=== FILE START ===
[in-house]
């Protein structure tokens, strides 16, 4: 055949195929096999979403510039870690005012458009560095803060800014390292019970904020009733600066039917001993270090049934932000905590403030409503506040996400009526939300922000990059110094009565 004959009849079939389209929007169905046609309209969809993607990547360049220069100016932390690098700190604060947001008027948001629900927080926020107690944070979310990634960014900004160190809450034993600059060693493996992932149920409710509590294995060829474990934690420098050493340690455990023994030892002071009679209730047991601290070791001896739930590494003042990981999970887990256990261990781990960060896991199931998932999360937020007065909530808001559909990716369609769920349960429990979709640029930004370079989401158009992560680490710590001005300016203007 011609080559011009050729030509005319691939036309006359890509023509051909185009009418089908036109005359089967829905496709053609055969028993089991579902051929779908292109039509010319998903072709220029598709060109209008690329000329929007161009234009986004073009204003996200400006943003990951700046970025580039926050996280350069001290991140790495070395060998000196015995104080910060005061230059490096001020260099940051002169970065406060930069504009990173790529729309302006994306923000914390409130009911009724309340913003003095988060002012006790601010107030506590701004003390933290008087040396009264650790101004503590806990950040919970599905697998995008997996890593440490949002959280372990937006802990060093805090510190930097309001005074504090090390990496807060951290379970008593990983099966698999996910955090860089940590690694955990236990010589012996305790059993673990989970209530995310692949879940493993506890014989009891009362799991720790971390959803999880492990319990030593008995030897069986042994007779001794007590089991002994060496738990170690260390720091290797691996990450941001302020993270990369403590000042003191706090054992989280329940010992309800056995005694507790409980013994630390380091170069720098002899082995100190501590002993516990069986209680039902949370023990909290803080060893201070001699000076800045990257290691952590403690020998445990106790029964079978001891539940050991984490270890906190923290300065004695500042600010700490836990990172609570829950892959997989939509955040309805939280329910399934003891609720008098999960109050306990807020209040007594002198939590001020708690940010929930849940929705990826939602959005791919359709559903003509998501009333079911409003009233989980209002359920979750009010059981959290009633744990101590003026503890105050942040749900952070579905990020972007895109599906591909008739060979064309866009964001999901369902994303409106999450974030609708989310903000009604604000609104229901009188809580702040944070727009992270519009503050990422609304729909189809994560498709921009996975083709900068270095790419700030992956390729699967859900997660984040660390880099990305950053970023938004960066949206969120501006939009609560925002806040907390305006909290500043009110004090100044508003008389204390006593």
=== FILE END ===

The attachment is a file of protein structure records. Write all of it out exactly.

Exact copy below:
[in-house]
């Protein structure tokens, strides 16, 4: 055949195929096999979403510039870690005012458009560095803060800014390292019970904020009733600066039917001993270090049934932000905590403030409503506040996400009526939300922000990059110094009565 004959009849079939389209929007169905046609309209969809993607990547360049220069100016932390690098700190604060947001008027948001629900927080926020107690944070979310990634960014900004160190809450034993600059060693493996992932149920409710509590294995060829474990934690420098050493340690455990023994030892002071009679209730047991601290070791001896739930590494003042990981999970887990256990261990781990960060896991199931998932999360937020007065909530808001559909990716369609769920349960429990979709640029930004370079989401158009992560680490710590001005300016203007 011609080559011009050729030509005319691939036309006359890509023509051909185009009418089908036109005359089967829905496709053609055969028993089991579902051929779908292109039509010319998903072709220029598709060109209008690329000329929007161009234009986004073009204003996200400006943003990951700046970025580039926050996280350069001290991140790495070395060998000196015995104080910060005061230059490096001020260099940051002169970065406060930069504009990173790529729309302006994306923000914390409130009911009724309340913003003095988060002012006790601010107030506590701004003390933290008087040396009264650790101004503590806990950040919970599905697998995008997996890593440490949002959280372990937006802990060093805090510190930097309001005074504090090390990496807060951290379970008593990983099966698999996910955090860089940590690694955990236990010589012996305790059993673990989970209530995310692949879940493993506890014989009891009362799991720790971390959803999880492990319990030593008995030897069986042994007779001794007590089991002994060496738990170690260390720091290797691996990450941001302020993270990369403590000042003191706090054992989280329940010992309800056995005694507790409980013994630390380091170069720098002899082995100190501590002993516990069986209680039902949370023990909290803080060893201070001699000076800045990257290691952590403690020998445990106790029964079978001891539940050991984490270890906190923290300065004695500042600010700490836990990172609570829950892959997989939509955040309805939280329910399934003891609720008098999960109050306990807020209040007594002198939590001020708690940010929930849940929705990826939602959005791919359709559903003509998501009333079911409003009233989980209002359920979750009010059981959290009633744990101590003026503890105050942040749900952070579905990020972007895109599906591909008739060979064309866009964001999901369902994303409106999450974030609708989310903000009604604000609104229901009188809580702040944070727009992270519009503050990422609304729909189809994560498709921009996975083709900068270095790419700030992956390729699967859900997660984040660390880099990305950053970023938004960066949206969120501006939009609560925002806040907390305006909290500043009110004090100044508003008389204390006593």